Sunday, August 23, 2020

Perfection of Melancholy

 After teaching an on-line retreat last weekend for Irish mindfulness trainees and teachers, I was inspired to go back to a book I bought, on the recommendation of Irish friends, the last time I was in Dublin.  Who knows how long it will be, if ever, that I walk down those beautiful, green-lined, busy streets?  

The book, "Are You Somebody?" is a memoir by the late Irish journalist Nuala O'Faolain, a wild and daring writer about Irish culture, feminism, and the movement in Ireland from narrow poverty to cultural openness that she witnessed during her lifetime.  

She writes about a breakdown she had just before turning 40, after the deaths of both her parents and before she became sober.  (She, like her parents, and most of her friends and partners, was an alcoholic.)

Here is her recollection of those last days before sobriety, which echo the feeling many of us have had during these oppressive days of life during the pandemics, now 5 months in.  

"An aspect of being vulnerable is that you are very open.  I used to lie on the bed and look at the sky as it very, very slowly got dark on summer evenings.  There was a kind of perfection of melancholy.  On Sunday mornings, or on Bank Holiday weekends, I had absolutely nothing to do but feel the quiet.  In a way, I was with my self very fully.  Afterwards, I used to miss the feeling of being held within pure, empty space."

Maybe you have found that the enforced solitude has been a strange kind of gift, helping you find your way to something beyond the identity with a self that is active and productive and ignorant of suffering.  This is the formula for Zen practice, too.  Sit still, feel everything, as far as you can bear it, and see what happens.  Perhaps you, too, will feel held within the pure, empty space of this wondrous life.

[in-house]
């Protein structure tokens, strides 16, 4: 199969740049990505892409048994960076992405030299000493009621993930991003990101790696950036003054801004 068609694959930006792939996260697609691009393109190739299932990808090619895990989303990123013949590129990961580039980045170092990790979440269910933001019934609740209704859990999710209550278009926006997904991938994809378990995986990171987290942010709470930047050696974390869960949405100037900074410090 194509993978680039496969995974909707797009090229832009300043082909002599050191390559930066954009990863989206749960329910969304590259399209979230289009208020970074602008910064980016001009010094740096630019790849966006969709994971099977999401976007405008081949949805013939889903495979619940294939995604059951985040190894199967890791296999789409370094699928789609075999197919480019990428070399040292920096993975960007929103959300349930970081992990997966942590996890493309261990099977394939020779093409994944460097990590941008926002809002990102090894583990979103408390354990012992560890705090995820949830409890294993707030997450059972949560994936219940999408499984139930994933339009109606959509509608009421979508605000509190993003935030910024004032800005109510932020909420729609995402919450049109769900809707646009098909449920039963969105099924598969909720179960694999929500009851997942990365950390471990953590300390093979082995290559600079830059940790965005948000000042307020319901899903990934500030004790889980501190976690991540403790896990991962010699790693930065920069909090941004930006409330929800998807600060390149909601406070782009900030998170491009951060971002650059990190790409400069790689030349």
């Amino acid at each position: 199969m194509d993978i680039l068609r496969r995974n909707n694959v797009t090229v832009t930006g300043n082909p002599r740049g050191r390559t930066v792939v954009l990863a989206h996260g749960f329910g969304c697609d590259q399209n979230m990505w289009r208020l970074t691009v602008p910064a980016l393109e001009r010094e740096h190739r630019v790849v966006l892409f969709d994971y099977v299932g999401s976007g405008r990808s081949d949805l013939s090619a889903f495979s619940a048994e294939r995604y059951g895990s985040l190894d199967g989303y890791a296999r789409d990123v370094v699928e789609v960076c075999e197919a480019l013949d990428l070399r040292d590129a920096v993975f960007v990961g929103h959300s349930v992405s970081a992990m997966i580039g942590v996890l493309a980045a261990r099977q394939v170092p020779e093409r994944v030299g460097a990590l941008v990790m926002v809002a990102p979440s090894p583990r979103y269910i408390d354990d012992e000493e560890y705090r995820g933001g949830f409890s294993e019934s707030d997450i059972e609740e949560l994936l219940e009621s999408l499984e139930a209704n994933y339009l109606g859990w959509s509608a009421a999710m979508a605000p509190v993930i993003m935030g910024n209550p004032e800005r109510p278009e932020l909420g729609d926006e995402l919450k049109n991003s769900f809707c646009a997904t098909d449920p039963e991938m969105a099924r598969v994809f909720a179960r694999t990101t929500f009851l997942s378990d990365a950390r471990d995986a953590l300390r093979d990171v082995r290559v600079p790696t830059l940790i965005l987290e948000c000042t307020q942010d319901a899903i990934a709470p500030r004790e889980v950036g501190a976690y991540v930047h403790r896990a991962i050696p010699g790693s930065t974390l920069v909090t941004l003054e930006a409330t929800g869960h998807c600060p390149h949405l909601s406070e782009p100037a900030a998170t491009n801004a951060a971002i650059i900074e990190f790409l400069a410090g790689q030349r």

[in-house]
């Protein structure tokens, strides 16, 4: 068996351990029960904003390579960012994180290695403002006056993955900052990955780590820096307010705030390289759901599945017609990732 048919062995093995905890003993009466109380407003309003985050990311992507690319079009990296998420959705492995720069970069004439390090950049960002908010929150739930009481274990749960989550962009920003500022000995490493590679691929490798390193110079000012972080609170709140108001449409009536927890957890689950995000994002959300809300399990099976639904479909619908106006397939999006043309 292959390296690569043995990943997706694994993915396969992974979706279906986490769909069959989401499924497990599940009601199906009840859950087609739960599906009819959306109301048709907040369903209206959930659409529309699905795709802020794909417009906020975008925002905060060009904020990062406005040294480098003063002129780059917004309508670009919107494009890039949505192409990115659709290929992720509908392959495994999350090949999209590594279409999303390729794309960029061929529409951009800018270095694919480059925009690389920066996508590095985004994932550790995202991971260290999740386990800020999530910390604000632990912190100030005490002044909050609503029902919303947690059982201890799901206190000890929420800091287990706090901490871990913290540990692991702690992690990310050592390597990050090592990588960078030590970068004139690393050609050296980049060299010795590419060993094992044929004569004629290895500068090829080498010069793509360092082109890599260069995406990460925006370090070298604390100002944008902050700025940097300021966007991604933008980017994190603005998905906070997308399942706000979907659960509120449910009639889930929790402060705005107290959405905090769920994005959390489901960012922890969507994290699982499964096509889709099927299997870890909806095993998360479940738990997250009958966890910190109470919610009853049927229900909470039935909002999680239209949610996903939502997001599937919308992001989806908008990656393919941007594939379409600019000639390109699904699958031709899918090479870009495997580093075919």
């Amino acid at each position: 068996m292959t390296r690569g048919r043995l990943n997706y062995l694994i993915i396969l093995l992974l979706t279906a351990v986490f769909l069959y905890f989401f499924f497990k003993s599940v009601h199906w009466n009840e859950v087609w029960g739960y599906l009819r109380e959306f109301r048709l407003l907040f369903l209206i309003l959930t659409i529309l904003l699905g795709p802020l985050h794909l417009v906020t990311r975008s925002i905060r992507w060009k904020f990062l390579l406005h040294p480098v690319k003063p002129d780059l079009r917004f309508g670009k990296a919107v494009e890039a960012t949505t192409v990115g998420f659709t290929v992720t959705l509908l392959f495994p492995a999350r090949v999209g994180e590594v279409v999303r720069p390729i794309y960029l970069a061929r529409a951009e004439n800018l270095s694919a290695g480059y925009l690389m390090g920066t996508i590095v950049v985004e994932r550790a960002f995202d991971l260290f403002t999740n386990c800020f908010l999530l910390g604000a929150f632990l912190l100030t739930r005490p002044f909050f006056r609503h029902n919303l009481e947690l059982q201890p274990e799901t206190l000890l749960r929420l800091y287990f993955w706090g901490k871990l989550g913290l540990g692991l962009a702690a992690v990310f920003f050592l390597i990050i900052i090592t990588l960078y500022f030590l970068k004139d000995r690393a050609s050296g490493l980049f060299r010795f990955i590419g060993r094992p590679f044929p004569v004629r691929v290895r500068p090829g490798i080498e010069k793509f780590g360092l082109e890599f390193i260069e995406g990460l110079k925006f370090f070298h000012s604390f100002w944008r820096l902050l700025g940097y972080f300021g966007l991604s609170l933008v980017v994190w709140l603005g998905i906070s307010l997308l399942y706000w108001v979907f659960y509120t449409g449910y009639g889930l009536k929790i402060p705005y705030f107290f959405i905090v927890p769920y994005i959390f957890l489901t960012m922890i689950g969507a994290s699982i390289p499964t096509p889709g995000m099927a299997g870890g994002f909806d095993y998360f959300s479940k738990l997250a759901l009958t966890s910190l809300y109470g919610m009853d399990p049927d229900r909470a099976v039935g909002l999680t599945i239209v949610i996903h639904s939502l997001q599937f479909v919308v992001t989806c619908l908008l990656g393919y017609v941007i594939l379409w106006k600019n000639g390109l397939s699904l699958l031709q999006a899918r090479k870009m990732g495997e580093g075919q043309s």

1 comment:

  1. I will be having my 79th birthday in early October.
    I look in the mirror and I see that old guy that I saw in my youth, sitting on a bench soaking up the sun. I see that old woman who forgot that she already bought THAT item and now has two of them in her pantry.

    Is that me?

    I don’t recognize that person that I see.
    I am finding that I relish this solitude, it is a coming together and a falling apart, all at the same time.

    It’s not, “fun”, nor is it, “enlightening”. It is just there to be into at any given time. This includes the grief of the loss of my wife of 32 years, it includes the diamonds and gem stones that appear on the branch of the bushes and trees after a rain in the sun, the loud calls of the Sandhill Cranes flying out to their meeting places in the morning to catch a bite to eat and to get into the latest gossip in Crane World.

    - David -